Cucumbers are incredibly versatile for preservation.
Here’s the cheapest and most helpful way to preserve cucumbers:
- Find a cool, dry spot away from ethylene-producing fruits to store cucumbers at room temperature.
- For refrigerator pickles, combine water, vinegar, sugar, and spices to create a brine and soak cucumber slices.
- Freeze cucumber slices on a parchment-lined tray before transferring to a sealable bag for long-term freezer storage.
- Can cucumbers in a vinegar brine using a water bath canner to enjoy them for up to two years.
- Dehydrate cucumber slices sprinkled with seasonings for a crunchy, shelf-stable snack.
I always find it so rewarding to preserve my cucumbers at home, and it’s a cinch to do. When I want to keep them fresh without refrigeration, I simply store them in my coolest cupboard, but I make sure they’re well away from bananas and tomatoes to avoid early spoilage. If my cucumbers need to last a bit longer, I whip up a quick refrigerator pickle; it’s as easy as soaking them in a sweet or savory brine overnight.
When I have an abundance of cukes, I slice and freeze them. I spread them out on a cookie sheet to freeze before popping them into a freezer bag. This keeps them from sticking together, so I can grab a handful whenever I need them. For long-term storage, canning is my go-to. I just fill jars with cucumbers and pour hot brine over them before sealing and boiling them in a water bath canner.
And if I’m feeling adventurous, I’ll even dehydrate cucumber slices. I season them first, then arrange them on my dehydrator trays. I find this method particularly cost-effective because the dried cucumbers last a long time and are perfect for a healthy snack on the go. With these easy steps, I can enjoy my cucumber harvest all year round!
Cucumbers are delicious veggies that are wonderful to keep on hand in your kitchen. Not only are they incredible when used fresh in salads or smoothies, but they also come in many different flavors and varieties when pickled as well. One way to keep these yummy foods in your home year-round is to learn how to preserve cucumbers in the first place.
Preserving a cucumber is an essential skill that most gardeners and anyone who practices homesteading. You want to be able to get the most out of your crop long after the harvest season has passed. Even if you aren’t an avid gardener, these helpful food preservation tips will still come in handy.
If you’ve just scored an enormous deal from your local grocery store or farmers’ market and now have more cucumbers than you can eat in a week, we can help. No matter what your reasons for wanting to know the best way to preserve cucumbers are, we’ve got all the information you’ll need for short- and long-term storage. Stella Hatfield, a seasoned authority in food storage and preservation, advises, “I always recommend keeping cucumbers at room temperature in a well-ventilated space to prevent them from getting soggy and spoiling prematurely.”
Tips for Preserving a Cucumber the Correct Way
There are many excellent ways to preserve cucumbers, whether by keeping them as fresh or pickled cucumbers. If you do plan on pickling cucumbers, you can always try other flavors as well, such as spicy variations or deliciously sweet pickles. The difference between pickle and cucumber depends on preservation.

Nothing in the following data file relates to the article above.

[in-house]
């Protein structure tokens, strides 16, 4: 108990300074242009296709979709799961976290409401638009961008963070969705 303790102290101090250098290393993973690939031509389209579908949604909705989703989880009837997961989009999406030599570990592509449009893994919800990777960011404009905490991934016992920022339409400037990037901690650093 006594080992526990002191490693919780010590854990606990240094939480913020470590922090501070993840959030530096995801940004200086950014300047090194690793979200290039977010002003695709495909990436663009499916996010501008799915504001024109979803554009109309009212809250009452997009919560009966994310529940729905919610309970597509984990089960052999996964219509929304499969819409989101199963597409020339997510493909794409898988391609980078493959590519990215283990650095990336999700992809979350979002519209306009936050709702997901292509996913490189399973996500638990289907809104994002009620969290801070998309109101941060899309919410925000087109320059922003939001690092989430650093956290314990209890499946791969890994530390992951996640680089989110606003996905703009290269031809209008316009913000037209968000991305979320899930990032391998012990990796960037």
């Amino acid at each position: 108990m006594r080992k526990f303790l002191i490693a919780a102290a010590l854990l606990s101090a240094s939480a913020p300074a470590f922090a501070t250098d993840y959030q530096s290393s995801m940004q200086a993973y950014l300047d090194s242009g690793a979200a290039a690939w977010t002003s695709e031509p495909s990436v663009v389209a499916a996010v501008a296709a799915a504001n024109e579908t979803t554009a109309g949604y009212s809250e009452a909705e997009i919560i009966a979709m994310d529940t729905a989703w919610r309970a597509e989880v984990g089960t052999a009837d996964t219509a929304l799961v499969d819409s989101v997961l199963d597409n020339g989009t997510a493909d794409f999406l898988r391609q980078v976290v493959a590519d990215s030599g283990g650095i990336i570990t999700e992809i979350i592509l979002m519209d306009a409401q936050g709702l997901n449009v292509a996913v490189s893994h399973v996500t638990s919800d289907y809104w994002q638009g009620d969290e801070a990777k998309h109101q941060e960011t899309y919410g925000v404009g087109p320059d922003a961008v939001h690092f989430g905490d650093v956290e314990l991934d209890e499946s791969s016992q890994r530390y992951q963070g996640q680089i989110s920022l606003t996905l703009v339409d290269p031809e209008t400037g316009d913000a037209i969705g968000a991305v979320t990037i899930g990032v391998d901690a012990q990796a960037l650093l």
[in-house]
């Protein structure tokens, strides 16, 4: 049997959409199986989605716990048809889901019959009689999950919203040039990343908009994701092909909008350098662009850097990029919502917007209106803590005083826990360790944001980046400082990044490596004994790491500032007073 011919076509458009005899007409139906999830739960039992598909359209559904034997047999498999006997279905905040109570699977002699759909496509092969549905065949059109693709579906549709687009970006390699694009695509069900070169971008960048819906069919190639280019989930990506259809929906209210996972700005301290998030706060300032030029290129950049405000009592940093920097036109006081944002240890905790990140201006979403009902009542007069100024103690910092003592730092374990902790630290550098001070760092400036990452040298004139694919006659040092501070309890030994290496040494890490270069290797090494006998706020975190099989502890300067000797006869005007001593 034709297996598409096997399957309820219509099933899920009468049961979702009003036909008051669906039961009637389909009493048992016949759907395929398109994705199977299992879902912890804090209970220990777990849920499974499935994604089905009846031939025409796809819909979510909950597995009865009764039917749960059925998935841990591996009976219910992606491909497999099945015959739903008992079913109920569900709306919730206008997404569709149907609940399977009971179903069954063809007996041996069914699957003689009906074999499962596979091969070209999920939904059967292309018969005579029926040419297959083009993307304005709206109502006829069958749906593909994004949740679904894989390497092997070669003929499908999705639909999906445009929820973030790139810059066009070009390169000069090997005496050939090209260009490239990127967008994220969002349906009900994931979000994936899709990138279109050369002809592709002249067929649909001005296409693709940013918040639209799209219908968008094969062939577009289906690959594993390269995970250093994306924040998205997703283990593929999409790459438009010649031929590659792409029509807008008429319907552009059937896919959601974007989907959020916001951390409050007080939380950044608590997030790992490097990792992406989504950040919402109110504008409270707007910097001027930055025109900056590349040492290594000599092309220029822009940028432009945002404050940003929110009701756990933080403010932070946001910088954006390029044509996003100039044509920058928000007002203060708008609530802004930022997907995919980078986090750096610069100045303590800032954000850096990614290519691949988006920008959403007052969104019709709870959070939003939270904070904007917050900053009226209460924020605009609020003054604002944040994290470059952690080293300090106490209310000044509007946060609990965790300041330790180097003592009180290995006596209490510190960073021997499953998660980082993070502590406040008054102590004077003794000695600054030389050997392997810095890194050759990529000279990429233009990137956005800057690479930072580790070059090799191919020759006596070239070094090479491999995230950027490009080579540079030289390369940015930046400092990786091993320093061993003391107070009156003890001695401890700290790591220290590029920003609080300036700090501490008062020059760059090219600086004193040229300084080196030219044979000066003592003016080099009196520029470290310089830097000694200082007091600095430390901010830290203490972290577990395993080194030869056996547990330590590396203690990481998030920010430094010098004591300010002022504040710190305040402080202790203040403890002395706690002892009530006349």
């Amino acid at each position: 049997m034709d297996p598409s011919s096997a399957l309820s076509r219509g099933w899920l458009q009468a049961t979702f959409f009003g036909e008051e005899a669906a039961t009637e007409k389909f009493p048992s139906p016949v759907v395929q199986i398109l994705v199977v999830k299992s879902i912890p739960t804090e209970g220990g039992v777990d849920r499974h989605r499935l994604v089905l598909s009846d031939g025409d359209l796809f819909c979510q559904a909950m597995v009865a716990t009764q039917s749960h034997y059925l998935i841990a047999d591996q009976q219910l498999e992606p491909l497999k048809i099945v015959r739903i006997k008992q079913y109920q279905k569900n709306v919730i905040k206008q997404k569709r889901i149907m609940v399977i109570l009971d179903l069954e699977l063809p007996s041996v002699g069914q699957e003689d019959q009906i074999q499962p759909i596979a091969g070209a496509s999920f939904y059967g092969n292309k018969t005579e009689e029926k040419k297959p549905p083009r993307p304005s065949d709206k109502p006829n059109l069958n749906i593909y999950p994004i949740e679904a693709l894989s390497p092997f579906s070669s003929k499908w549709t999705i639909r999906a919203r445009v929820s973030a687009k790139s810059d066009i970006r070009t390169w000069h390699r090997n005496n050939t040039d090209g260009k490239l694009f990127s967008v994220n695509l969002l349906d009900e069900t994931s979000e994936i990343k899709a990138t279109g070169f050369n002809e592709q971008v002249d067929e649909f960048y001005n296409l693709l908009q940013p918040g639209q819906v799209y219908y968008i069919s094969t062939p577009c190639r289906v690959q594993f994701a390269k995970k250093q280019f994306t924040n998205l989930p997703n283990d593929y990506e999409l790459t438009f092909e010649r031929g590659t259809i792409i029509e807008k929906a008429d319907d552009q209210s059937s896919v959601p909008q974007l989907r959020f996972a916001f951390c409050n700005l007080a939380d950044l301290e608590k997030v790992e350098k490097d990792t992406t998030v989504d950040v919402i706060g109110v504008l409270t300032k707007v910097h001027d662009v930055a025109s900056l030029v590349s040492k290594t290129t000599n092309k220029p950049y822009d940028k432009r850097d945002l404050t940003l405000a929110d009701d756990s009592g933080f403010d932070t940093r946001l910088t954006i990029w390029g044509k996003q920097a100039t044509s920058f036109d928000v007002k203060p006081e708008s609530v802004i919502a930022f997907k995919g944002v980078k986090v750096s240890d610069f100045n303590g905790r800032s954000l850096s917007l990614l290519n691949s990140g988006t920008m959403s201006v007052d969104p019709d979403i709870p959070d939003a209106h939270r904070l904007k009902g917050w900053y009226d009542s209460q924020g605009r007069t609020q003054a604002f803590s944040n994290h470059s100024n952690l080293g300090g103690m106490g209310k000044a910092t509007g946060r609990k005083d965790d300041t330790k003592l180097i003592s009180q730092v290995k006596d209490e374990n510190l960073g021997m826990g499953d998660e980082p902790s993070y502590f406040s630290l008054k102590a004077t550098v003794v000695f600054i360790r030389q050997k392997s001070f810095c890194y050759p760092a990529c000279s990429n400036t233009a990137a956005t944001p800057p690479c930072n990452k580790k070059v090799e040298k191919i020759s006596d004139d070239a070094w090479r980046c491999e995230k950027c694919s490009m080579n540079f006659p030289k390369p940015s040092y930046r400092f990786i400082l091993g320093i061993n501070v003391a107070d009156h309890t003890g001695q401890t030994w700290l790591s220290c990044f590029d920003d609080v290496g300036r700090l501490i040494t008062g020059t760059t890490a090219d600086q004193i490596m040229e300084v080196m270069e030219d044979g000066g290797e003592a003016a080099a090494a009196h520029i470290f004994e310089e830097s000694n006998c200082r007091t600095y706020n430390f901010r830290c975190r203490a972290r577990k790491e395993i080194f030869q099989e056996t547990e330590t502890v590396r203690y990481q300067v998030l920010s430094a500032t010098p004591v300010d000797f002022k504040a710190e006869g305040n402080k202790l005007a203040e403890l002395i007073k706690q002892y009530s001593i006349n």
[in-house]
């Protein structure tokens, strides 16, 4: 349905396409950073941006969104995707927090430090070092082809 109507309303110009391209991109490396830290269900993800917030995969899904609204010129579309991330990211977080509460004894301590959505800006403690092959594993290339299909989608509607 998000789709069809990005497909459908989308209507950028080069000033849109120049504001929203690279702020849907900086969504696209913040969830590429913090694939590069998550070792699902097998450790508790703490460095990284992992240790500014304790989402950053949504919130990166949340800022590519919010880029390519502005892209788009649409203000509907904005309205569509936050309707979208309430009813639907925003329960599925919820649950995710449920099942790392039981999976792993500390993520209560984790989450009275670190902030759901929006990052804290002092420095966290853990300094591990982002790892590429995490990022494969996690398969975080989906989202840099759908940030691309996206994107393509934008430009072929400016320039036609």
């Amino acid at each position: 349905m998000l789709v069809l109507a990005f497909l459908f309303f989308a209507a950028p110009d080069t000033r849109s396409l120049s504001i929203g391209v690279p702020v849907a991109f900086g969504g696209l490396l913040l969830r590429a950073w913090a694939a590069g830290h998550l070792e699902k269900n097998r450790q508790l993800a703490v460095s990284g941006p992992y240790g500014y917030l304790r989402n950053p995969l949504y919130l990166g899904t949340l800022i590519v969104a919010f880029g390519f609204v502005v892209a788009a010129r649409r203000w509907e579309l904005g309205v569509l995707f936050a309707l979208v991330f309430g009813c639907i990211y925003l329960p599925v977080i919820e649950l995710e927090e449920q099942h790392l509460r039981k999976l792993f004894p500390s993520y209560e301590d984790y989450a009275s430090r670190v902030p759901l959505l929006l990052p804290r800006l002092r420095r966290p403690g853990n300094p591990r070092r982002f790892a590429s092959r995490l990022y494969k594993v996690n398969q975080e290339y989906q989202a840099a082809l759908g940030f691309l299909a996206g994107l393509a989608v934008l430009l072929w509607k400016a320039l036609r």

Store Cucumbers at Room Temperature
While our first instinct for storing a cucumber is to toss it into the fridge immediately, this isn’t always the best place to store them. Fresh cukes are often susceptible to the cold, making it easy for them to deteriorate more quickly in the fridge.
To keep cucumbers fresh when storing cucumbers outside of the refrigerator, keep them in a cool, dry area, much like how to preserve beets. Any moisture causes the cucumbers to rot even faster, especially when exposed to heat, humidity, or dramatically fluctuating temperatures. Keep your cucumbers away from foods that produce ethylene gas, such as bananas or tomatoes, or they will spoil quickly.
If there aren’t any cool areas in the house to keep your cucumber safe, the fridge is still an acceptable place to store them. Swaddle up that little cucumber bundle of joy with a paper towel first, then place it inside a bag in the crisper drawer. Use within a few days for optimum freshness and flavor.
Preserving a Cucumber in the Fridge
One great way to keep cucumbers fresh is to create refrigerator pickles. Pickles stored in the fridge will stay healthy and safe to eat for up to four months.
While this time may seem short compared to more prolonged preservation options like canning, it’s a wonderful way to extend the shelf life of pickles you plan on eating soon.
The way to pickle cucumbers without using a canner is to start by slicing up your fresh cucumbers into thin discs and placing them in a large bowl with salt and chopped onions. Cover them and allow them to sit in the bowl for at least one hour.
While the cukes are resting with the onions and salt, prepare the brine by combining the remaining ingredients in a large saucepan and bringing it to a boil. Let the mixture boil until you note that all the sugar dissolves completely.
Add the brine to the cucumbers and let them soak for an additional ten minutes to pickle onions and cucumbers. Scoop the cucumber slices, onions, and the brine into glass jars with lids.
A wide-mouth funnel is ideal for this purpose. Seal the jars, then leave them in the fridge for one whole day before sampling. You can also toss other vegetables into the jar for pickling, such as cauliflower, peppers, or carrots. Most veggies respond well to pickling and taste delicious.